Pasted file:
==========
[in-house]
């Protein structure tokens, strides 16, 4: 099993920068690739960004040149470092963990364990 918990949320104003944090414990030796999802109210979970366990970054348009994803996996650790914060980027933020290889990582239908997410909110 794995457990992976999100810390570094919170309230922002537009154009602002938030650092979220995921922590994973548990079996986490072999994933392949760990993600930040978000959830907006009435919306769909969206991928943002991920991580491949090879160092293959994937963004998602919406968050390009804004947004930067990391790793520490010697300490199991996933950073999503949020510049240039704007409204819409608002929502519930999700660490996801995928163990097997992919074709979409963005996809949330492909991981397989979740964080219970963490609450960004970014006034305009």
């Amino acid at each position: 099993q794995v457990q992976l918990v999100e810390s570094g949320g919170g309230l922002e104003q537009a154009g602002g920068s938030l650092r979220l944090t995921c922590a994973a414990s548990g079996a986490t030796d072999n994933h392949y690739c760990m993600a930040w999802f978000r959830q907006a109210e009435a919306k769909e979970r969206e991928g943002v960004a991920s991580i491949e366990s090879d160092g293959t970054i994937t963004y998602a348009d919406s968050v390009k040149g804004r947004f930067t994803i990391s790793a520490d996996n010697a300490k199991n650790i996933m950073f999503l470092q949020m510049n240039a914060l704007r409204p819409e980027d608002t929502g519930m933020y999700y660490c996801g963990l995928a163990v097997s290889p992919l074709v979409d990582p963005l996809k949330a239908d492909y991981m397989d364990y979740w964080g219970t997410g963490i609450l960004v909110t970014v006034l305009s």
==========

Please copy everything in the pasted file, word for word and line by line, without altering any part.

[in-house]
């Protein structure tokens, strides 16, 4: 099993920068690739960004040149470092963990364990 918990949320104003944090414990030796999802109210979970366990970054348009994803996996650790914060980027933020290889990582239908997410909110 794995457990992976999100810390570094919170309230922002537009154009602002938030650092979220995921922590994973548990079996986490072999994933392949760990993600930040978000959830907006009435919306769909969206991928943002991920991580491949090879160092293959994937963004998602919406968050390009804004947004930067990391790793520490010697300490199991996933950073999503949020510049240039704007409204819409608002929502519930999700660490996801995928163990097997992919074709979409963005996809949330492909991981397989979740964080219970963490609450960004970014006034305009």
């Amino acid at each position: 099993q794995v457990q992976l918990v999100e810390s570094g949320g919170g309230l922002e104003q537009a154009g602002g920068s938030l650092r979220l944090t995921c922590a994973a414990s548990g079996a986490t030796d072999n994933h392949y690739c760990m993600a930040w999802f978000r959830q907006a109210e009435a919306k769909e979970r969206e991928g943002v960004a991920s991580i491949e366990s090879d160092g293959t970054i994937t963004y998602a348009d919406s968050v390009k040149g804004r947004f930067t994803i990391s790793a520490d996996n010697a300490k199991n650790i996933m950073f999503l470092q949020m510049n240039a914060l704007r409204p819409e980027d608002t929502g519930m933020y999700y660490c996801g963990l995928a163990v097997s290889p992919l074709v979409d990582p963005l996809k949330a239908d492909y991981m397989d364990y979740w964080g219970t997410g963490i609450l960004v909110t970014v006034l305009s």